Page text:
The business relationship between Kanye West and Adidas has come to an end, but that change doesn’t reflect on the sports apparel giant and its ownership. Adidas owns the trademark designs of the Yeezy shoes, including the beloved Yeezy Boost 350.
Under his company, Mascotte Holdings, Inc., Kanye West has more than 160 trademark applications and registrations for his Yeezy brand. Adidas, however, owns the rights to most of those Yeezy designs, according to Fortune.
Who Owns Yeezy
In its statement about the partnership dissolution, Adidas said, “Adidas is the sole owner of all design rights to existing products as well as previous and new colorways under the partnership.”
“The industry standard is that Adidas would be the one that would own all of it, even though Kanye is the owner of the trademark of his brand,” New York City fashion lawyer Shahrina Ankhi-Krol told CNN. Ankhi-Krol hadn’t read the Adidas/Ye contract, which isn’t publicly available.
The wording “sole owner of all design rights to existing products” has left questions as to who can move ahead with new Yeezy designs. Some legal experts say Adidas can rebrand the existing Yeezy designs without Ye.
As reported by CNN, “Yeezy might be owned by Ye, but the Yeezy shoe designs are Adidas’ intellectual property.”
“They won’t be able to use his individual trademarks, but the designs themselves they can reuse because they own them,” said Nicole Haff, litigation and entertainment partner at Romano Law. Haff pointed out that Adidas’ patent filings indicate that the company has ownership over all Yeezy/Adidas designs with one exception: Yeezy Slides, which Kanye owns.
“He’s been saying a lot of things to the press, like that his designs have been stolen from him, and that money is owed to him,” she said. “What I think is happening is that Adidas has been laying out their [legal] position.”
The question remains as to whether his contract with Adidas includes a morals clause.
It all Comes Down to the Contract
It is not clear what is exactly in the 2016 agreement between West and Adidas, who parted ways with West over anti-Semitic remarks. Trademark attorney Josh Gerben of the Gerben Law Firm PLLC told Fortune he believes their contract may have termination clauses that enable one member to take the intellectual property, or the contract included “morals” clause that excuses early termination.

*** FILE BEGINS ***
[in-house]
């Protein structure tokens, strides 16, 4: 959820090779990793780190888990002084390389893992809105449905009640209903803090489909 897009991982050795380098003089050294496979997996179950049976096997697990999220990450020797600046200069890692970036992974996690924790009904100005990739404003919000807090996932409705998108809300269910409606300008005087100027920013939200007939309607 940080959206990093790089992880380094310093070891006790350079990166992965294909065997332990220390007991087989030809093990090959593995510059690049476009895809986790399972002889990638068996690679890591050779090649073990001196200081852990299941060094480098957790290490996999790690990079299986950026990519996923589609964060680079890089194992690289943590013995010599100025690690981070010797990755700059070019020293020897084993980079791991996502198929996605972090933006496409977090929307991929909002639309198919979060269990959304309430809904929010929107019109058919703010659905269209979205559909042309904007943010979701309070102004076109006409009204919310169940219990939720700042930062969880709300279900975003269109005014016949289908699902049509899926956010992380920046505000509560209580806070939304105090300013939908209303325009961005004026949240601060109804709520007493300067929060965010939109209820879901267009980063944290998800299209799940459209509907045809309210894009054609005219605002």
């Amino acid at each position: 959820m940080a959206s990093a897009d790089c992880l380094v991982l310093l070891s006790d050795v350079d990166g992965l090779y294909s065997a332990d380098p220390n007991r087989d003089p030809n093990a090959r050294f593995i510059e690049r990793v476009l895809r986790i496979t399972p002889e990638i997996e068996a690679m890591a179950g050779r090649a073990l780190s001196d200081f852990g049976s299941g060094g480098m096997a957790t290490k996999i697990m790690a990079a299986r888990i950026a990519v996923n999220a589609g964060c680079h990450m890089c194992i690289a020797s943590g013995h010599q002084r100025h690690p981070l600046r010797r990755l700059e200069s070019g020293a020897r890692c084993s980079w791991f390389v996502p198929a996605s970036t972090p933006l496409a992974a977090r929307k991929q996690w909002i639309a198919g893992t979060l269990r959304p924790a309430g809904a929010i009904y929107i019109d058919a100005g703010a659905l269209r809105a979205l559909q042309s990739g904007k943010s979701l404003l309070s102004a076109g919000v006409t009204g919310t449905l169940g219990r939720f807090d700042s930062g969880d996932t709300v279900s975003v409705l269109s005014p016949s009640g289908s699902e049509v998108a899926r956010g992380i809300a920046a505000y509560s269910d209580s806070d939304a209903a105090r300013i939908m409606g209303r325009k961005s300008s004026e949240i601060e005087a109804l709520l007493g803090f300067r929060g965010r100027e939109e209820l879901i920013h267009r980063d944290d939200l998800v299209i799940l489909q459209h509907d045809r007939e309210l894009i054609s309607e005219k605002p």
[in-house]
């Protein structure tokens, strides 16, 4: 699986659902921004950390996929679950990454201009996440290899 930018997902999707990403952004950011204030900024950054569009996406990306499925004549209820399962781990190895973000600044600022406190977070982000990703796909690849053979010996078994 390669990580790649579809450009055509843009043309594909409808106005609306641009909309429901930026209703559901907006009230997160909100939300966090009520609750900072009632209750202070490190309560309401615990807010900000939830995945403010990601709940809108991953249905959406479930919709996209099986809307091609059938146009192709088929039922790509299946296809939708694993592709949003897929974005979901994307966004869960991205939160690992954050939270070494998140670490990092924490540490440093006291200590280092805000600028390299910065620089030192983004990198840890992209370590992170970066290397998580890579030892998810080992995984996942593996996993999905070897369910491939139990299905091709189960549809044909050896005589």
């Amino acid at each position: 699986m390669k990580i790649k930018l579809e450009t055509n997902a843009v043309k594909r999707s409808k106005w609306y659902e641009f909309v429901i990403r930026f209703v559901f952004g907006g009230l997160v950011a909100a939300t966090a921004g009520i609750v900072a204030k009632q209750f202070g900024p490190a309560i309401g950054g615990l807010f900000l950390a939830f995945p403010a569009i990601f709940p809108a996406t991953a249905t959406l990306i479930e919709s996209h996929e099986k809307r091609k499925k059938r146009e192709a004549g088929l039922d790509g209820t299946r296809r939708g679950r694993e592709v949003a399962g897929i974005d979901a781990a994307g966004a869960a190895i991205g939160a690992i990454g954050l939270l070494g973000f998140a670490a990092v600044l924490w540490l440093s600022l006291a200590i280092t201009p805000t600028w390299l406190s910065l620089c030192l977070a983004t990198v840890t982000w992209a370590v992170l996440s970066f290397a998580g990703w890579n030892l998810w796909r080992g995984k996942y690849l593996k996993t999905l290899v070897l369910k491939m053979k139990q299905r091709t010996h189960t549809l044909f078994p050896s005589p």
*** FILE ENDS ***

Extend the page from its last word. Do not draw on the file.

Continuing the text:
“Because we don’t know what’s in the contract between Adidas and Kanye, we don’t know how smooth or how ugly the separation will end up being,” Gerben said, as reported by Fortune.
The fall of the multi-billion-dollar partnership between Adidas and Ye could result in one party taking legal action against the other or an attempt to settle an IP dispute, but “branding agreements typically include a detailed dispute resolution mechanism,” said attorney David Martinez, partner at Robins Kaplan LLP.
Could West Go It Alone?
In West’s favor, he could freely make his Yeezy-branded shoes and clothing without the involvement of Adidas, Gap or Balenciaga.
Former Wall Street Journal fashion reporter Teri Agins, the author of “Hijacking the Runway: How Celebrities are Stealing the Spotlight from Fashion Designers,” said that Ye might face challenges in re-branding his shoe designs on his own.
Sneaker designs are closely tied to technology and patents, which shoe giants, like Adidas, hang on to, Agins told CNN. “All the properties that make a shoe special, all that stuff is trademarked,” said Agins. “He doesn’t have the infrastructure…you can’t just do that on your own.”
West, in a Bloomberg interview, expressed wanting to do fashion without Gap and Adidas.
As Finurah previously reported, West complained Gap, his ex-partner and the distributor of the Yeezy x Balenciaga crossover brand, was “holding [my clothes] hostage in the office and in the wash houses.”
His sudden comments regarding the Jewish faith and its people, a widely costly business move, could have been his last resort to getting terminated – or from what his standpoint seems to be, being free.
“If he really wanted, he could probably sell other clothing or possibly footwear,” attorney Zak Kurtz, founder of the law firm Sneaker & Streetwear Legal Services, said. “But when I say ‘other,’ that will have to be brand new silhouettes and brand new everything that would have his trademarks on it.”
The artist, who lost his billionaire status as a result of all these developments, doesn’t seem fazed–at least not on social media.
He dropped an Instagram post on Wednesday, Oct. 26 that read in part, “I lost 2 billion dollars in one day and I’m still alive/This is love speech/ I still love you/The money is not not who I am/The people is who I am.”
Adidas is a big loser in this situation, as the company expects to lose nearly a quarter of a billion dollars in its net income from the split. Some analysts say the company will experience a loss of eight percent of its revenue, Fortune reported.
Heidi Howard Tandy of the Berger Singerman LLP in Miami said Adidas owes West royalties for everything sold since his last payment.
“Because of the long tail for shipping and sales, and revenue collection, that process could go into 2023,” Tandy said.